I have really wrestled with this post. When I'm not actually writing, I can feel it taking shape in my mind and it seems like it's all there, ready to write down. But when I sit down to write, I can't find my way into it. But I'm tired of carrying it around so I am going to finish it this time even if it doesn't come out right.
I have laid down my membership in my monthly meeting.
That's the short version, and there have been recent days when I thought about just plopping that onto my Facebook wall as a status update and getting it over with. But among the people who already know this, some have asked me to talk about why and how this happened, so I will now attempt the long version.
*stares out window, taps fingers on table for awhile*
The long version is hard.
I'm not interested in talking about any of the specific ways my Friends meeting has been hard for me, or laying out the various problems I see in contemporary unprogrammed Quakerism. I've been wrestling with both of those things for several years, and one of the nice things about finally making the break is that I don't have to keep thinking about them. It's quite a relief, honestly; an end to a long, hard struggle.
Besides, I could just as easily write a long thing about what I think works in Quakerism, and the many ways my monthly meeting is awesome--because it is. This is less a drama than a quiet breakup, like when those two nice people you thought would be together forever announce that they are divorcing but plan to remain friends.
It really does feel like a breakup. Like the breakups I've been through before, the final decision was less in response to a single event or problem and more a moment of clarity after a long period of trying really hard to fix things.
I think the breakup comes now because I have entered a period of lots of movement in my life. For most of the past year, I was feeling stuck and discouraged, wanting to make changes and not feeling able to. But in the last few months, suddently those changes have been not only possible, but easy and joyful. This is one of those changes, I think, a time of movement after being stuck for a long time: annoyed by the same things, hurt by the same things, frustrated by not finding answers to the same tired questions. I felt blocked with Quakerism, not able to find a way forward when something in me was straining at the leash. But I also felt trapped in Quakerism, unable to move away from it because I could not imagine that there was any other spiritual home for me. I assumed that liberal Quakerism was the best fit I would I find, that any other group of religious people would only be a worse fit.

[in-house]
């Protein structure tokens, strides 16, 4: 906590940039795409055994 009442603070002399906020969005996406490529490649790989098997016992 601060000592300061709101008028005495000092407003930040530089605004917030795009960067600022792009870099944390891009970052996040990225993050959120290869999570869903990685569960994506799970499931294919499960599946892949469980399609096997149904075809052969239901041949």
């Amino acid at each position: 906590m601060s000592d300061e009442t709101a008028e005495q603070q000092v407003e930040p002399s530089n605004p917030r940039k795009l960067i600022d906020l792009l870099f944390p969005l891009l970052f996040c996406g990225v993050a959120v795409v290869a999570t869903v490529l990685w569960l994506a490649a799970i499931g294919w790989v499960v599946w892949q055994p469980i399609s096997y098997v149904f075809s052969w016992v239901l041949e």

But "she's the best I can hope for" is a bad reason to stay with someone. I have become optimistic about the possibility that there may actually be a spiritual community somewhere else that will serve me better in this new time in my life. There's a point during the ending of a relationship when you start to get excited about the possibilities that open up if the relationship ends. All the opportunities that have been forclosed by the success of that relationship open back up again.
I have been reminded, too, that it is better to be single than to stay in a bad relationship. I'm feeling willing to live with either of those options, open to the kind of changes that worshipping in a new way might bring me, and open to the possibility, too, that I'll wind up unchurched.